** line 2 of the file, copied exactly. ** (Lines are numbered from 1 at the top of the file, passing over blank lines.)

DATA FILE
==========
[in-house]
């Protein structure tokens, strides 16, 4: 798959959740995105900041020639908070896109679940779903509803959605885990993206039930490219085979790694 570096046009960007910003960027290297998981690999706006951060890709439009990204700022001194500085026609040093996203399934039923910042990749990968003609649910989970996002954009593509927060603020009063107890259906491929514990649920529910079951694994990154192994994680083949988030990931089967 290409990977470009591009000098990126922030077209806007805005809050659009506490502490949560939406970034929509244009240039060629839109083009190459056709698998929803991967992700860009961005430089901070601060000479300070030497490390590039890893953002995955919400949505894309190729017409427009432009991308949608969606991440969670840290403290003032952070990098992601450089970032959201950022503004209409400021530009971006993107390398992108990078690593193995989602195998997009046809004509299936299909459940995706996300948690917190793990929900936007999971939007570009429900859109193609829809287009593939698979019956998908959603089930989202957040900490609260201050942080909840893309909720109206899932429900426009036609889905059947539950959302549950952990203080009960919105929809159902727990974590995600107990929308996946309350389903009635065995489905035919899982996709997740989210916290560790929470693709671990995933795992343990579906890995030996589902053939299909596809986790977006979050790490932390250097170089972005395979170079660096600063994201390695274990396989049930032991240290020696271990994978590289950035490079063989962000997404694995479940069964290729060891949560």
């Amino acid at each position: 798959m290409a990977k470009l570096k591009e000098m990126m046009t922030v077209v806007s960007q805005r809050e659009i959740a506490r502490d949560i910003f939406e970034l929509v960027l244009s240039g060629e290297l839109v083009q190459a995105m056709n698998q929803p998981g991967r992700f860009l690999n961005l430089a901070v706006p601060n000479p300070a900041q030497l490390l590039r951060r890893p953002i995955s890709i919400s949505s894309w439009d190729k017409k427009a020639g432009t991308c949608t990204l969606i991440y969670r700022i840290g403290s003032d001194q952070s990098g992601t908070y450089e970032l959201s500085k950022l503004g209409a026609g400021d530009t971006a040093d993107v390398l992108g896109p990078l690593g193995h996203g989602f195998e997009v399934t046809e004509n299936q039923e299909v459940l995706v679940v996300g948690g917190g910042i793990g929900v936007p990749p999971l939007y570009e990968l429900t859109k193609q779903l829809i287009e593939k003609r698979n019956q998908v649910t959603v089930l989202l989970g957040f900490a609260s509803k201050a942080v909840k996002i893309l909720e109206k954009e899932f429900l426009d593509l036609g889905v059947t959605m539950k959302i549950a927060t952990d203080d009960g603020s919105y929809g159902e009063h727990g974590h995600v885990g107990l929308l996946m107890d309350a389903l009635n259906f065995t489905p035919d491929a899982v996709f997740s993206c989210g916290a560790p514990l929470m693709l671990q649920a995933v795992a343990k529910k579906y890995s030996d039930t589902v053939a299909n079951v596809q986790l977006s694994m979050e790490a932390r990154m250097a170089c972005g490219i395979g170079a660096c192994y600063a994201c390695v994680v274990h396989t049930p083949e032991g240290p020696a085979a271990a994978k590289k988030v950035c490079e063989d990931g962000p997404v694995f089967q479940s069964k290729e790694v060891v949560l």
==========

């Protein structure tokens, strides 16, 4: 798959959740995105900041020639908070896109679940779903509803959605885990993206039930490219085979790694 570096046009960007910003960027290297998981690999706006951060890709439009990204700022001194500085026609040093996203399934039923910042990749990968003609649910989970996002954009593509927060603020009063107890259906491929514990649920529910079951694994990154192994994680083949988030990931089967 290409990977470009591009000098990126922030077209806007805005809050659009506490502490949560939406970034929509244009240039060629839109083009190459056709698998929803991967992700860009961005430089901070601060000479300070030497490390590039890893953002995955919400949505894309190729017409427009432009991308949608969606991440969670840290403290003032952070990098992601450089970032959201950022503004209409400021530009971006993107390398992108990078690593193995989602195998997009046809004509299936299909459940995706996300948690917190793990929900936007999971939007570009429900859109193609829809287009593939698979019956998908959603089930989202957040900490609260201050942080909840893309909720109206899932429900426009036609889905059947539950959302549950952990203080009960919105929809159902727990974590995600107990929308996946309350389903009635065995489905035919899982996709997740989210916290560790929470693709671990995933795992343990579906890995030996589902053939299909596809986790977006979050790490932390250097170089972005395979170079660096600063994201390695274990396989049930032991240290020696271990994978590289950035490079063989962000997404694995479940069964290729060891949560």